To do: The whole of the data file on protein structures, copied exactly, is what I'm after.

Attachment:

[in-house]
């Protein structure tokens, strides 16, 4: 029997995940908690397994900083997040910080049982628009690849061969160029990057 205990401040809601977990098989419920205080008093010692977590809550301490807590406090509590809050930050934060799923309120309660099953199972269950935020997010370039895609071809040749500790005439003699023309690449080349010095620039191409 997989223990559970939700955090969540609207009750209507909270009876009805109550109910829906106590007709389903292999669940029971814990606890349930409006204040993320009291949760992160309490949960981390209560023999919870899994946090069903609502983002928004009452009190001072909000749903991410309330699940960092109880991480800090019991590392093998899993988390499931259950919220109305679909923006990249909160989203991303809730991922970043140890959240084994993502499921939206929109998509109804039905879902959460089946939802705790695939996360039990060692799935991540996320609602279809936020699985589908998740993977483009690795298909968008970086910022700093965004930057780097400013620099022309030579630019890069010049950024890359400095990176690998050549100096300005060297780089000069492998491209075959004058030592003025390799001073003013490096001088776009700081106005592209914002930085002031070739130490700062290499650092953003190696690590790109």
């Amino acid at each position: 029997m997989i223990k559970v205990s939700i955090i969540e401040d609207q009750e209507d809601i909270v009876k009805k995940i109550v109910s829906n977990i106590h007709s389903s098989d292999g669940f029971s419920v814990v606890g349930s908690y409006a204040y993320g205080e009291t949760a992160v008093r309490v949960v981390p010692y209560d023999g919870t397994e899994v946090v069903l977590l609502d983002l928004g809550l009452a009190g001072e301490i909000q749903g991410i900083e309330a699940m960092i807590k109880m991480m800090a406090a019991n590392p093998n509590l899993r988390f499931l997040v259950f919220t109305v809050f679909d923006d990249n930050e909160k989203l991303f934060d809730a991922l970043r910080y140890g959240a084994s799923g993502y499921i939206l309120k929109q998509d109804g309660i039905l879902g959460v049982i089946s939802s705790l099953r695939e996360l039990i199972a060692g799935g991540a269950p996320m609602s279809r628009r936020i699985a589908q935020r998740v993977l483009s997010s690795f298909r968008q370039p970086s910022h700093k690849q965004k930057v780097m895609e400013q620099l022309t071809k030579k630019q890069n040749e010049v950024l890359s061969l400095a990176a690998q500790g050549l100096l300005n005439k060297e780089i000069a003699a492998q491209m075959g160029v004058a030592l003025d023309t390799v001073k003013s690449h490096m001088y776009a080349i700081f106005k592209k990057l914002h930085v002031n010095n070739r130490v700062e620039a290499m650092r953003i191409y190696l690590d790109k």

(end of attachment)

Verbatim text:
[in-house]
């Protein structure tokens, strides 16, 4: 029997995940908690397994900083997040910080049982628009690849061969160029990057 205990401040809601977990098989419920205080008093010692977590809550301490807590406090509590809050930050934060799923309120309660099953199972269950935020997010370039895609071809040749500790005439003699023309690449080349010095620039191409 997989223990559970939700955090969540609207009750209507909270009876009805109550109910829906106590007709389903292999669940029971814990606890349930409006204040993320009291949760992160309490949960981390209560023999919870899994946090069903609502983002928004009452009190001072909000749903991410309330699940960092109880991480800090019991590392093998899993988390499931259950919220109305679909923006990249909160989203991303809730991922970043140890959240084994993502499921939206929109998509109804039905879902959460089946939802705790695939996360039990060692799935991540996320609602279809936020699985589908998740993977483009690795298909968008970086910022700093965004930057780097400013620099022309030579630019890069010049950024890359400095990176690998050549100096300005060297780089000069492998491209075959004058030592003025390799001073003013490096001088776009700081106005592209914002930085002031070739130490700062290499650092953003190696690590790109």
């Amino acid at each position: 029997m997989i223990k559970v205990s939700i955090i969540e401040d609207q009750e209507d809601i909270v009876k009805k995940i109550v109910s829906n977990i106590h007709s389903s098989d292999g669940f029971s419920v814990v606890g349930s908690y409006a204040y993320g205080e009291t949760a992160v008093r309490v949960v981390p010692y209560d023999g919870t397994e899994v946090v069903l977590l609502d983002l928004g809550l009452a009190g001072e301490i909000q749903g991410i900083e309330a699940m960092i807590k109880m991480m800090a406090a019991n590392p093998n509590l899993r988390f499931l997040v259950f919220t109305v809050f679909d923006d990249n930050e909160k989203l991303f934060d809730a991922l970043r910080y140890g959240a084994s799923g993502y499921i939206l309120k929109q998509d109804g309660i039905l879902g959460v049982i089946s939802s705790l099953r695939e996360l039990i199972a060692g799935g991540a269950p996320m609602s279809r628009r936020i699985a589908q935020r998740v993977l483009s997010s690795f298909r968008q370039p970086s910022h700093k690849q965004k930057v780097m895609e400013q620099l022309t071809k030579k630019q890069n040749e010049v950024l890359s061969l400095a990176a690998q500790g050549l100096l300005n005439k060297e780089i000069a003699a492998q491209m075959g160029v004058a030592l003025d023309t390799v001073k003013s690449h490096m001088y776009a080349i700081f106005k592209k990057l914002h930085v002031n010095n070739r130490v700062e620039a290499m650092r953003i191409y190696l690590d790109k």